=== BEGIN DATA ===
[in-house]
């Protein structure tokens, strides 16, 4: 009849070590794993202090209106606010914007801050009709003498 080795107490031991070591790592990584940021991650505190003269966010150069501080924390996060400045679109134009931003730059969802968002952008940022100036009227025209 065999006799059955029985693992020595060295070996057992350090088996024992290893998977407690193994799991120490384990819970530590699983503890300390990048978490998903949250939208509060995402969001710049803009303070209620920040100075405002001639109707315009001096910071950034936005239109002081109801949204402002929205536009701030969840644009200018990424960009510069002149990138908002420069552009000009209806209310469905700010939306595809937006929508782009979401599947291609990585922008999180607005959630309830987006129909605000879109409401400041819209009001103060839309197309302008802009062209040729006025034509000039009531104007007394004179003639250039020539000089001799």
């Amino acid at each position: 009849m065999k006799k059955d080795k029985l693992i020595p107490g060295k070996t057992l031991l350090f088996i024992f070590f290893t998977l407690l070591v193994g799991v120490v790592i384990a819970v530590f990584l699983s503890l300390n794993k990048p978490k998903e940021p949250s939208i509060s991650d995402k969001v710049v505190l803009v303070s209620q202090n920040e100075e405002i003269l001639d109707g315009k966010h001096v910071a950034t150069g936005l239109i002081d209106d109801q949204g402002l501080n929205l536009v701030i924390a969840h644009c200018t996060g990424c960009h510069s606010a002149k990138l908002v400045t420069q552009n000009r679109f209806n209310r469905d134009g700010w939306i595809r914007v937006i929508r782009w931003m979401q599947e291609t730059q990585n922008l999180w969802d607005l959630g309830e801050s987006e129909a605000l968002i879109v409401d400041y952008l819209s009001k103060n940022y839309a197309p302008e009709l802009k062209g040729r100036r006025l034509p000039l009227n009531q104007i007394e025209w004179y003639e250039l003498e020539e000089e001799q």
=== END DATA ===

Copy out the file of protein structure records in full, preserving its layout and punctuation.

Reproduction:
[in-house]
């Protein structure tokens, strides 16, 4: 009849070590794993202090209106606010914007801050009709003498 080795107490031991070591790592990584940021991650505190003269966010150069501080924390996060400045679109134009931003730059969802968002952008940022100036009227025209 065999006799059955029985693992020595060295070996057992350090088996024992290893998977407690193994799991120490384990819970530590699983503890300390990048978490998903949250939208509060995402969001710049803009303070209620920040100075405002001639109707315009001096910071950034936005239109002081109801949204402002929205536009701030969840644009200018990424960009510069002149990138908002420069552009000009209806209310469905700010939306595809937006929508782009979401599947291609990585922008999180607005959630309830987006129909605000879109409401400041819209009001103060839309197309302008802009062209040729006025034509000039009531104007007394004179003639250039020539000089001799």
């Amino acid at each position: 009849m065999k006799k059955d080795k029985l693992i020595p107490g060295k070996t057992l031991l350090f088996i024992f070590f290893t998977l407690l070591v193994g799991v120490v790592i384990a819970v530590f990584l699983s503890l300390n794993k990048p978490k998903e940021p949250s939208i509060s991650d995402k969001v710049v505190l803009v303070s209620q202090n920040e100075e405002i003269l001639d109707g315009k966010h001096v910071a950034t150069g936005l239109i002081d209106d109801q949204g402002l501080n929205l536009v701030i924390a969840h644009c200018t996060g990424c960009h510069s606010a002149k990138l908002v400045t420069q552009n000009r679109f209806n209310r469905d134009g700010w939306i595809r914007v937006i929508r782009w931003m979401q599947e291609t730059q990585n922008l999180w969802d607005l959630g309830e801050s987006e129909a605000l968002i879109v409401d400041y952008l819209s009001k103060n940022y839309a197309p302008e009709l802009k062209g040729r100036r006025l034509p000039l009227n009531q104007i007394e025209w004179y003639e250039l003498e020539e000089e001799q």